Our experience with substitute teachers varies widely. Sometimes our last interaction with substitute teachers was back in high school, when one entered our history or math classroom. (Note: these are the types that tend to chuckle over the memories of those experiences.) Some of us have been substitute teachers ourselves, which makes us appreciate the difficulty of settling down a classroom that is not used to accepting a substitute teacher’s authority.

Which brings me to my biggest question for this post: How responsible should a mainstream teacher be for the experience of his/her substitute teacher? In today’s public schools, a teacher need only email in a lesson plan or two (which may include spontaneous “study halls) and then allow the school to do the digging for the substitute teacher. Once I was a long-term substitute for a teacher on maternity leave who left very brief, vague outlines with little to no notes or suggestions other than–“you can use my files if you like.” Granted, there are good substitute teachers and there are bad substitute teachers. I have seen some substitutes spend an entire class period on the computer or putting on makeup while their students wander throughout the classroom. I have seen other substitutes that just yell at students the entire period. But, in my personal opinion, the success of a substitute teacher in the classroom really runs both ways.

Rule #1: The way you prepare your classroom for a substitute teacher really reflects on your commitment to your classes.

Is teaching just a “job” to you? Chances are that the only reason you’ve lasted in this profession is because somewhere down deep inside of you, there is a true and lasting commitment to the learning and social experiences of your students. And if this is the case, you need to keep in mind how much your students miss of that learning time when you fail to adequately prepare your class. My students are aware that my policy is an automatic detention if I hear any information about student disobedience, disrespect or out of control behavior while a substitute is in charge. While for myself I will take aside a student and question them, listening to their version of events, students know that I will not ask them questions, not accept explanations and that they will simply take the punishment as given. Sound harsh? Well, it certainly eliminates the possibility of the student trying to usurp the authority of the substitute by assuming that I will take his/her word over the teacher’s description of events. Students make an extra-special effort to treat the teacher with dignity, knowing that they will be held responsible for their actions with or without my presence in the classroom. Before I went on maternity leave, I communicated with my students about which substitute would be chosen, and even gave them some “transitioning” assignments that allowed them to thoughtfully anticipate the changes that they might experience. These types of activities are essential in making sure that a class does not take advantage of a substitute teacher in the classroom or cause transition conflicts for the substitute.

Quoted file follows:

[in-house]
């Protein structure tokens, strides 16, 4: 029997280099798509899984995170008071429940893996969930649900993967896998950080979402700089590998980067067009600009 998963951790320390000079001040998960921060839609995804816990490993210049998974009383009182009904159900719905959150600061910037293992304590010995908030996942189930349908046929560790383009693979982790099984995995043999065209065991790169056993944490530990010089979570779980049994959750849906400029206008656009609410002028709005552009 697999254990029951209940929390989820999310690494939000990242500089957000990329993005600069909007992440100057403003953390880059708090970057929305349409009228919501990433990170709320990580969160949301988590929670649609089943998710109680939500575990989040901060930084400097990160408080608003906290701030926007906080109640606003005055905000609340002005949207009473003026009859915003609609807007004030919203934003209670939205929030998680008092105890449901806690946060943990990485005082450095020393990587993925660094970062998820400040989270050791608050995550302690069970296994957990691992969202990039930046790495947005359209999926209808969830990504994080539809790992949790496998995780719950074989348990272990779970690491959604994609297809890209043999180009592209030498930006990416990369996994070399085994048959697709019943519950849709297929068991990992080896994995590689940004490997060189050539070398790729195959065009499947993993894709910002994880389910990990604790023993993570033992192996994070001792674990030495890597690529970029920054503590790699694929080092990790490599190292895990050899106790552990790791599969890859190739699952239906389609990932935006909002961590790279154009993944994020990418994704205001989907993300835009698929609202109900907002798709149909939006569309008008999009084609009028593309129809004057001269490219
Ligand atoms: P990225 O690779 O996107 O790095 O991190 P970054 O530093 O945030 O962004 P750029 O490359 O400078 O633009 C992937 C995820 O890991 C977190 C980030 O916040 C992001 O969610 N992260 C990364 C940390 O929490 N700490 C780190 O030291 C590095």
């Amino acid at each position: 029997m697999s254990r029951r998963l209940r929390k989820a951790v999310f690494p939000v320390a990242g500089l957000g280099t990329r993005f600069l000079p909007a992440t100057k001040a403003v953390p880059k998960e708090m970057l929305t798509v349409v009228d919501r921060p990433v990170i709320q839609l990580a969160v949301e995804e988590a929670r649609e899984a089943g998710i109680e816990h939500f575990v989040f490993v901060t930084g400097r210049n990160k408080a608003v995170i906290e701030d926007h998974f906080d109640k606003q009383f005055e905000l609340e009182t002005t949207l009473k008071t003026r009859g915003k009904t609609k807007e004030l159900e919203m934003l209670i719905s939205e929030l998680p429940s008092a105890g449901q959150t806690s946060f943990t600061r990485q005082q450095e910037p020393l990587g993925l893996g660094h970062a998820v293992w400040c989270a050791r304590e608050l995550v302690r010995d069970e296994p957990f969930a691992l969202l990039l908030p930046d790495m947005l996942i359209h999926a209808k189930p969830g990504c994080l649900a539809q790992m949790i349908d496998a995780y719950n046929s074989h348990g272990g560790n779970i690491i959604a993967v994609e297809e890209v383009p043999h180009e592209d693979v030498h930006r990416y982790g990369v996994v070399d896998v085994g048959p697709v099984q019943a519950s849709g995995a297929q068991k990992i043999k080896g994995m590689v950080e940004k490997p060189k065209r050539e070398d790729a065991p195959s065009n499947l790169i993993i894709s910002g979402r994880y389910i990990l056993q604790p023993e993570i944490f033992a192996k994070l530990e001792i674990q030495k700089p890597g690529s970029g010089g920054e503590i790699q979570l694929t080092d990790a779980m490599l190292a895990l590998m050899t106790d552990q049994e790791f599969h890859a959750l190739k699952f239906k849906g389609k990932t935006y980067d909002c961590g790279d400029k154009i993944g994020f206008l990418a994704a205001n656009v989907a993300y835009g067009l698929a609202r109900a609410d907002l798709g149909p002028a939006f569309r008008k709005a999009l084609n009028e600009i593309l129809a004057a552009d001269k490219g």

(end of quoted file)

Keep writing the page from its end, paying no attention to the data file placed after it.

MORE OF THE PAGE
Rule #2: When you leave your substitute teacher in the dark, you should expect that they will not necessarily always make the best decisions about classroom management, lesson planning, student discipline or class organization. Not all substitutes are experienced classroom teachers. Also, even an experienced classroom teacher will benefit from knowing your procedures and teaching methods ahead of time. Not that they have to use every single method you use, but they should at least know what the students are used to and which procedures will help them feel comfortable in the transition. When you leave scanty lesson plans (a.k.a. “study hall”), you can expect that your substitute will have difficulty at some point controlling the noise level over a 40-minute class period. Before I went on maternity leave, I left detailed semester outlines not only of the content that needed to be taught, but also suggestions about which specific textbook items to use, ideas for activities/projects and files organized by month for each class. I also copied my USB items onto a USB for the long-term substitute, realizing the amount of work it takes to reinvent the wheel. Save your substitute time, and he/she will be more effective and likeable to your students. Allow your long-term sub to contact you via email or telephone for the first week, then let them go. By then you have done your job.